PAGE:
SB220 sponsor Sen. Ann Millner, R-Ogden, described the change as an upgrade to Utah's school accountability system.
Her bill preserves the lessons learned from school grading, she said, while responding to the concerns of educators and looking ahead to the use of ACT testing as the state's year-end assessment for high school students.
"If we change from SAGE to ACT in [grades] 9, 10 and 11," Millner said, "we have to change the accountability system to align with that."
Since its creation in 2011, school grading has come under frequent fire from educators, who say the use of a letter grade based on test scores does little more than stigmatize schools based on socio-economic demographics.
And updates to the law last year created an automatically-adjusting grade scale that penalized schools despite widespread improvement on standardized tests.
Millner said the new system would avoid the complaints of moving targets by establishing criteria for each grade level.
Rather than a limited percentage of schools receiving an "A" or "B" and so forth, Millner said, any school meeting the established criteria would receive the appropriate letter grade independent of the performance of other schools.
The bill also awards points for participation in courses like Advanced Placement and for improvement among low-achieving students in an attempt to mitigate the correlation between school grades and poverty levels, Millner said.
"We've tried very hard to make this, what we call, as zip-code neutral as we can," Millner said. "We're taking into account that all of our schools have different demographics."
But the use of additional measurements is limited largely to high schools, Utah Education Association government relations director Sara Jones said. For elementary schools, she said, the formula for a school grade is altered but it is still tied to performance on year-end SAGE testing.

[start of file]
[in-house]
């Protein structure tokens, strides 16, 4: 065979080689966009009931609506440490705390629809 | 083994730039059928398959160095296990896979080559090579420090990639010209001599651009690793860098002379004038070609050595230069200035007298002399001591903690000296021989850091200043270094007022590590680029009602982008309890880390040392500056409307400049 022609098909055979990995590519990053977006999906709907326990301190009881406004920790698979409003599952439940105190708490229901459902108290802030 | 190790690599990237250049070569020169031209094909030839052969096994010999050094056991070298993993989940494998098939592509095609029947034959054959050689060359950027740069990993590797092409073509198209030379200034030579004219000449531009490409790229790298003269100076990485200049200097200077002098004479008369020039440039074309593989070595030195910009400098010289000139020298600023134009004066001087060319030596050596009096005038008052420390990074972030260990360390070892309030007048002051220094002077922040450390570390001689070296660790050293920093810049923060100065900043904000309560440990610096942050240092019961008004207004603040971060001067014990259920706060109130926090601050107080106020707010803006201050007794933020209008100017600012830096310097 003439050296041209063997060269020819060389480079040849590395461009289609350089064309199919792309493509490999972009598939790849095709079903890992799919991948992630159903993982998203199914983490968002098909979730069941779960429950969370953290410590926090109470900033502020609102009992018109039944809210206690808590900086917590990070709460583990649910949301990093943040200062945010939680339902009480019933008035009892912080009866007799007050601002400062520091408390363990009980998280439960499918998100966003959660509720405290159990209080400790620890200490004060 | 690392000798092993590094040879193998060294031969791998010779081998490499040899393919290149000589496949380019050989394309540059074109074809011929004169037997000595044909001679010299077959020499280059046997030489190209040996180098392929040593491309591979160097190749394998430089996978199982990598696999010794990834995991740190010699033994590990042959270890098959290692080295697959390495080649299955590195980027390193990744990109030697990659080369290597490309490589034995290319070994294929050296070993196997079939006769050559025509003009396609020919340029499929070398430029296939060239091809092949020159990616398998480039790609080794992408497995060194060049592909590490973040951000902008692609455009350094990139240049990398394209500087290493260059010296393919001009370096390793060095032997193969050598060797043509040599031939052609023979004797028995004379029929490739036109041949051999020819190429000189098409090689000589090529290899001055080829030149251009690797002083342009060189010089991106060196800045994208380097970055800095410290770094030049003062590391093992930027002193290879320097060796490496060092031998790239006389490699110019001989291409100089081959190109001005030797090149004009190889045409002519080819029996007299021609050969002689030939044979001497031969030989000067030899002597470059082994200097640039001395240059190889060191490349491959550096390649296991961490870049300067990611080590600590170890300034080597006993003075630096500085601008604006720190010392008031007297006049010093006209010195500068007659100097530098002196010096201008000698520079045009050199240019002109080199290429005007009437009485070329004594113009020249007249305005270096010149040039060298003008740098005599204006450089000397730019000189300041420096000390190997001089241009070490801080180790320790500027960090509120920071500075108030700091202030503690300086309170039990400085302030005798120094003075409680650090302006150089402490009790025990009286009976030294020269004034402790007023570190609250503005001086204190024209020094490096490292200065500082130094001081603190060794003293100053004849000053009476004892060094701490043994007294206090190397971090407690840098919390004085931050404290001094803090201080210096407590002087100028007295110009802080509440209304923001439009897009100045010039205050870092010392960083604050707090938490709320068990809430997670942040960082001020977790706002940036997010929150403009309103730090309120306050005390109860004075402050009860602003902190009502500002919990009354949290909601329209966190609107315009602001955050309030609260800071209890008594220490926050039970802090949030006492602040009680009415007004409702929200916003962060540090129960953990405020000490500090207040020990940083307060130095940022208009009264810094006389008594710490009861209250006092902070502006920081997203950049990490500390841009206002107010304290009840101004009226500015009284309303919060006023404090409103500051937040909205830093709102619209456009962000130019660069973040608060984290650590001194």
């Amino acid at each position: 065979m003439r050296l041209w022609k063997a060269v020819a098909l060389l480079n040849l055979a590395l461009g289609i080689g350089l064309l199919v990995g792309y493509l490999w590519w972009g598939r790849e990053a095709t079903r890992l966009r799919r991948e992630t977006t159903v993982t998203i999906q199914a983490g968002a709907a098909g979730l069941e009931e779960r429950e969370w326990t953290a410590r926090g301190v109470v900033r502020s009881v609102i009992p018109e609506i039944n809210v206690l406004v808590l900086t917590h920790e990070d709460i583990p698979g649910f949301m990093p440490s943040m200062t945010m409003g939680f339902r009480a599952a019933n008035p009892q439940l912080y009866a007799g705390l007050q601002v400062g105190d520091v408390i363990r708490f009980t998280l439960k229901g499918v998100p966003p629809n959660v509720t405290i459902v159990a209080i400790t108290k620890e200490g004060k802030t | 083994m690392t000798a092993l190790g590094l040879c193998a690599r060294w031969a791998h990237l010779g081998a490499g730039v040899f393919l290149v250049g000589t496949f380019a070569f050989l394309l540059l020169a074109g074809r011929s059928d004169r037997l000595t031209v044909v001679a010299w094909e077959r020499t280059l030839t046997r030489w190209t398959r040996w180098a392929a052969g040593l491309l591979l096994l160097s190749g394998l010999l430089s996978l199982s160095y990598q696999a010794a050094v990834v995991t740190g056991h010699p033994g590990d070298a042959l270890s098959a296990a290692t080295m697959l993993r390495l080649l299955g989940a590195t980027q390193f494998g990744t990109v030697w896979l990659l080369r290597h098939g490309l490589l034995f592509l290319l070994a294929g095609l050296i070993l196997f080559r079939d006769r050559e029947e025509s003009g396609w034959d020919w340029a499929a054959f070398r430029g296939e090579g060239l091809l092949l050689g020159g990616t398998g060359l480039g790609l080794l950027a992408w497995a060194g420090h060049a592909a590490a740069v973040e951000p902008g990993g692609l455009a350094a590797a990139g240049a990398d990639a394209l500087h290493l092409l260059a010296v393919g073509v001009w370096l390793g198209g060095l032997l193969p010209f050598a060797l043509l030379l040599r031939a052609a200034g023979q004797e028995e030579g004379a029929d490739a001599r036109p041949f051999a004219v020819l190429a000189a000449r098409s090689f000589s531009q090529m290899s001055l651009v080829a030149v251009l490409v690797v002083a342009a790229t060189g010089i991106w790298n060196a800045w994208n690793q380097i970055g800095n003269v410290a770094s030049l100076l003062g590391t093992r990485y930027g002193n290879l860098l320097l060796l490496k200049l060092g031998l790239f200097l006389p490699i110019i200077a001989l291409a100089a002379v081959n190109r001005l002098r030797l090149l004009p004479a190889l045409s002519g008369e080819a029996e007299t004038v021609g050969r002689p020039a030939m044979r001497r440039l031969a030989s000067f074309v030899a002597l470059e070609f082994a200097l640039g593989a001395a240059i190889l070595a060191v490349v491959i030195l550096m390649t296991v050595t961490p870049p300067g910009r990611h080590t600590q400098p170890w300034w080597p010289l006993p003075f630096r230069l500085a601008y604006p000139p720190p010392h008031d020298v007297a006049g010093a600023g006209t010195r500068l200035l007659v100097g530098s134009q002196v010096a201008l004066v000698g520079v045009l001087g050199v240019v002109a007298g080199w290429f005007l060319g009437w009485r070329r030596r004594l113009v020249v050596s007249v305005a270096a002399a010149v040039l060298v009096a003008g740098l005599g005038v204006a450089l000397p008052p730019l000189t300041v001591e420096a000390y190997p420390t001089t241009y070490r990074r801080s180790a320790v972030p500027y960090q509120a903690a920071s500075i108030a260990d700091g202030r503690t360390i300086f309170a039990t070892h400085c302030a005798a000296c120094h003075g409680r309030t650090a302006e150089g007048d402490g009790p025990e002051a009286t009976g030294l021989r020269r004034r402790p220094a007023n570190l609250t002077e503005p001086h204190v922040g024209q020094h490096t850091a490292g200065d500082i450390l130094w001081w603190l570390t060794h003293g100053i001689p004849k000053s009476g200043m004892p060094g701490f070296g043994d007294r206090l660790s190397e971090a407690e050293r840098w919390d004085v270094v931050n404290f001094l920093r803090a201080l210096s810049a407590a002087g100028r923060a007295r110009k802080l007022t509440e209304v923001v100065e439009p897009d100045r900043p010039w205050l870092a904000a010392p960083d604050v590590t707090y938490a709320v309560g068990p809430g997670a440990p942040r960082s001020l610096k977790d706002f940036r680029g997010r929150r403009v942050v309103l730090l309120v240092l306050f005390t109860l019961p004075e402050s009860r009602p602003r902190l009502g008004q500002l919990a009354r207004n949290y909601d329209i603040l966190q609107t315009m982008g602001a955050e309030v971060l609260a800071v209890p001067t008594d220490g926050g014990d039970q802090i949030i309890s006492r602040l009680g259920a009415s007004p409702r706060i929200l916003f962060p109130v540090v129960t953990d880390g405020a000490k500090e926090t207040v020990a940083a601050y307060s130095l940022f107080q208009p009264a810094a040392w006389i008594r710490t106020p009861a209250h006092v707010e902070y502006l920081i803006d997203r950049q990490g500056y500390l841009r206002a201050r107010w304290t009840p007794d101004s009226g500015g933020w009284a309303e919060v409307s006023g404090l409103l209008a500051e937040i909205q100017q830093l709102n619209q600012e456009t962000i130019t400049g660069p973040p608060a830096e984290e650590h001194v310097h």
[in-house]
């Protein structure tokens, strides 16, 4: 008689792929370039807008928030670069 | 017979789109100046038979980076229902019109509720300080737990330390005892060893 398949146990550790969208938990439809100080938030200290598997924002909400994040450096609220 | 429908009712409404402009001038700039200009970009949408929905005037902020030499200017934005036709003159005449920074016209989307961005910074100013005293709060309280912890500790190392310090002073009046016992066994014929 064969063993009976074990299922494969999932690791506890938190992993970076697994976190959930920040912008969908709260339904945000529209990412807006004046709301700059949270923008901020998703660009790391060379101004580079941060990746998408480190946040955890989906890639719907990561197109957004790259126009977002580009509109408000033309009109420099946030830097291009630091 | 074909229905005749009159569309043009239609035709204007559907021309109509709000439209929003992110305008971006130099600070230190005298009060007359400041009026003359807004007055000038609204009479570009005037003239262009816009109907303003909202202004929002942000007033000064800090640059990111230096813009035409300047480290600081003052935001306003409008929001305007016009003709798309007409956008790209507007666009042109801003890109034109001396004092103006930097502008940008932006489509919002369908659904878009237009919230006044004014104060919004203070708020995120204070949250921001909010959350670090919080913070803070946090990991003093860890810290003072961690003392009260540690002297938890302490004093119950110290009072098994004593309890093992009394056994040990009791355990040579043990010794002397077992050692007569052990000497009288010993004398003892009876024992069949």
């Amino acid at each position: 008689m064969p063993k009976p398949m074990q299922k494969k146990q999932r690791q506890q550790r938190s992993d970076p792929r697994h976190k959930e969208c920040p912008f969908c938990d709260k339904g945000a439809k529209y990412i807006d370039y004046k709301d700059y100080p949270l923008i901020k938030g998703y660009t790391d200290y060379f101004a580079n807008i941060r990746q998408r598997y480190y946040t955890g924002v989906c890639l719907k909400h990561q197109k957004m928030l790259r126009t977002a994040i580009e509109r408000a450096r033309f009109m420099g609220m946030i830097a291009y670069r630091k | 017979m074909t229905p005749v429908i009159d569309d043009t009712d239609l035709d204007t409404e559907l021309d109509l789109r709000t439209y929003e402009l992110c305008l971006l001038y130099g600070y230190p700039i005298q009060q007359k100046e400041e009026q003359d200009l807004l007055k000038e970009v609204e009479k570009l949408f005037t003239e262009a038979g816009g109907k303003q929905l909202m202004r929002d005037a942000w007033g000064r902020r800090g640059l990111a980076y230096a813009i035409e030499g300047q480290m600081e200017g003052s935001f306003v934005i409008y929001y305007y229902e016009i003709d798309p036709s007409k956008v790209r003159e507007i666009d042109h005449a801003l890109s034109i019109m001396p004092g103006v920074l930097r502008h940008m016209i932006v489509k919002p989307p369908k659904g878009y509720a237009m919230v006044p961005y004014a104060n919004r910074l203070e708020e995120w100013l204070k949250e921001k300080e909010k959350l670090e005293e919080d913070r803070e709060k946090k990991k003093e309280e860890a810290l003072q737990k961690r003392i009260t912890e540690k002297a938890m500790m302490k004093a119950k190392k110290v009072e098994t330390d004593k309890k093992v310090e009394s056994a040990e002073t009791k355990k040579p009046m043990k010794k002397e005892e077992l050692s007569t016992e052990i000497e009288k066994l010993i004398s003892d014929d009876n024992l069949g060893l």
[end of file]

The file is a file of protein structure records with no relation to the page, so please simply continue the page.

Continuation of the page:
"We end up basing the letter grade again, still, solely on test scores," Jones said.
The bill also doesn't specify what the requirements for each letter grade would be. Instead, those decisions would be made by the Utah Board of Education with input from the governor, lawmakers, and school district representatives.
Senate President Wayne Niederhauser, R-Sandy, sponsored the original school grading bill in 2011. He acknowledged that the program has not worked as smoothly as intended, but spoke in favor of Millner's bill for preserving the state's focus on school outcomes.
"The structure, I think, is sound," Niederhauser said. "Now we need to decide how to fill in those blanks."
Terry Shoemaker, executive director of the Utah School Superintendents Association, said he had lost count of how many accountability systems the state has used over the last two decades, some of which were used simultaneously with contradictory results.
He said educators are anxious for policymakers to land on a single system and put an end to the constant alterations.
"It is time for this to end," Shoemaker said, "where we can have a standard to shoot for."